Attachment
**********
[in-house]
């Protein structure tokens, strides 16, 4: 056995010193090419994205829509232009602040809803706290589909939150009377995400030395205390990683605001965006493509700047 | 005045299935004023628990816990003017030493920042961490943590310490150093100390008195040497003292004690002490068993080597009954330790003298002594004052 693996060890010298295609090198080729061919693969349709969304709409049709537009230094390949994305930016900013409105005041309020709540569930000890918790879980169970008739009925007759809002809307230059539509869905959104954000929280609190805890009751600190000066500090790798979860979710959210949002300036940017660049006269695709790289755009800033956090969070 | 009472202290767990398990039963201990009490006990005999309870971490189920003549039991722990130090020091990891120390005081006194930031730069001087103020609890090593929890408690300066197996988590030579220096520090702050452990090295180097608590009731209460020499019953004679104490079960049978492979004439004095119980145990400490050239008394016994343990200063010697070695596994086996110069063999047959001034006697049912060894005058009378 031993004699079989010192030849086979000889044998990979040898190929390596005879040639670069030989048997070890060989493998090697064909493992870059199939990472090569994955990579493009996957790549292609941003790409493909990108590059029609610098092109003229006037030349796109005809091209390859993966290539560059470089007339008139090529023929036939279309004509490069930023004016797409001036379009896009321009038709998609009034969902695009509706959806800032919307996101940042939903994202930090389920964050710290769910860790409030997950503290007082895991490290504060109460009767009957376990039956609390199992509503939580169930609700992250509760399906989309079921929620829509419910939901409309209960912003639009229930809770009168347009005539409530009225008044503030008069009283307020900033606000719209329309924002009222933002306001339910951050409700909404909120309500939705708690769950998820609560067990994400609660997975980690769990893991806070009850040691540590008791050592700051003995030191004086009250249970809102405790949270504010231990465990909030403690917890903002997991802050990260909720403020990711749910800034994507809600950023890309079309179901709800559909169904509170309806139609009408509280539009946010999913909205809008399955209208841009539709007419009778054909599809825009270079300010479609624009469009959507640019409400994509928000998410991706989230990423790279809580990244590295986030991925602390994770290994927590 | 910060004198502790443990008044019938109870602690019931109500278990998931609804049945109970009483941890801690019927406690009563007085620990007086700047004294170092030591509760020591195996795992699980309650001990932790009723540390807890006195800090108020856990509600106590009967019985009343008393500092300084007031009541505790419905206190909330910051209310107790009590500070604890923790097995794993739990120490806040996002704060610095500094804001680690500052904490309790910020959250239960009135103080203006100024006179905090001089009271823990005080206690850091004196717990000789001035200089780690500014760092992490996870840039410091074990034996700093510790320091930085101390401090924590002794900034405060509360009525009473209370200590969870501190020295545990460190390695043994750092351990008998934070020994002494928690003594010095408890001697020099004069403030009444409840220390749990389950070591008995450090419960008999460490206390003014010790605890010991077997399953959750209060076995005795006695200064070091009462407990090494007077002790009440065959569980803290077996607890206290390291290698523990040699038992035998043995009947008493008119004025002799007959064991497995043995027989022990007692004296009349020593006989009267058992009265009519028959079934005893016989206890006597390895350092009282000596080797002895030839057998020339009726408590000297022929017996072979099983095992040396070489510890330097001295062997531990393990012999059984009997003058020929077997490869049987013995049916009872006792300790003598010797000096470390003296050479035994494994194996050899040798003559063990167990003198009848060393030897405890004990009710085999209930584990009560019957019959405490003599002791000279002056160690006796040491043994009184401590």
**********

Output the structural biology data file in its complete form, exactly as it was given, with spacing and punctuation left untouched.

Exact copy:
[in-house]
């Protein structure tokens, strides 16, 4: 056995010193090419994205829509232009602040809803706290589909939150009377995400030395205390990683605001965006493509700047 | 005045299935004023628990816990003017030493920042961490943590310490150093100390008195040497003292004690002490068993080597009954330790003298002594004052 693996060890010298295609090198080729061919693969349709969304709409049709537009230094390949994305930016900013409105005041309020709540569930000890918790879980169970008739009925007759809002809307230059539509869905959104954000929280609190805890009751600190000066500090790798979860979710959210949002300036940017660049006269695709790289755009800033956090969070 | 009472202290767990398990039963201990009490006990005999309870971490189920003549039991722990130090020091990891120390005081006194930031730069001087103020609890090593929890408690300066197996988590030579220096520090702050452990090295180097608590009731209460020499019953004679104490079960049978492979004439004095119980145990400490050239008394016994343990200063010697070695596994086996110069063999047959001034006697049912060894005058009378 031993004699079989010192030849086979000889044998990979040898190929390596005879040639670069030989048997070890060989493998090697064909493992870059199939990472090569994955990579493009996957790549292609941003790409493909990108590059029609610098092109003229006037030349796109005809091209390859993966290539560059470089007339008139090529023929036939279309004509490069930023004016797409001036379009896009321009038709998609009034969902695009509706959806800032919307996101940042939903994202930090389920964050710290769910860790409030997950503290007082895991490290504060109460009767009957376990039956609390199992509503939580169930609700992250509760399906989309079921929620829509419910939901409309209960912003639009229930809770009168347009005539409530009225008044503030008069009283307020900033606000719209329309924002009222933002306001339910951050409700909404909120309500939705708690769950998820609560067990994400609660997975980690769990893991806070009850040691540590008791050592700051003995030191004086009250249970809102405790949270504010231990465990909030403690917890903002997991802050990260909720403020990711749910800034994507809600950023890309079309179901709800559909169904509170309806139609009408509280539009946010999913909205809008399955209208841009539709007419009778054909599809825009270079300010479609624009469009959507640019409400994509928000998410991706989230990423790279809580990244590295986030991925602390994770290994927590 | 910060004198502790443990008044019938109870602690019931109500278990998931609804049945109970009483941890801690019927406690009563007085620990007086700047004294170092030591509760020591195996795992699980309650001990932790009723540390807890006195800090108020856990509600106590009967019985009343008393500092300084007031009541505790419905206190909330910051209310107790009590500070604890923790097995794993739990120490806040996002704060610095500094804001680690500052904490309790910020959250239960009135103080203006100024006179905090001089009271823990005080206690850091004196717990000789001035200089780690500014760092992490996870840039410091074990034996700093510790320091930085101390401090924590002794900034405060509360009525009473209370200590969870501190020295545990460190390695043994750092351990008998934070020994002494928690003594010095408890001697020099004069403030009444409840220390749990389950070591008995450090419960008999460490206390003014010790605890010991077997399953959750209060076995005795006695200064070091009462407990090494007077002790009440065959569980803290077996607890206290390291290698523990040699038992035998043995009947008493008119004025002799007959064991497995043995027989022990007692004296009349020593006989009267058992009265009519028959079934005893016989206890006597390895350092009282000596080797002895030839057998020339009726408590000297022929017996072979099983095992040396070489510890330097001295062997531990393990012999059984009997003058020929077997490869049987013995049916009872006792300790003598010797000096470390003296050479035994494994194996050899040798003559063990167990003198009848060393030897405890004990009710085999209930584990009560019957019959405490003599002791000279002056160690006796040491043994009184401590």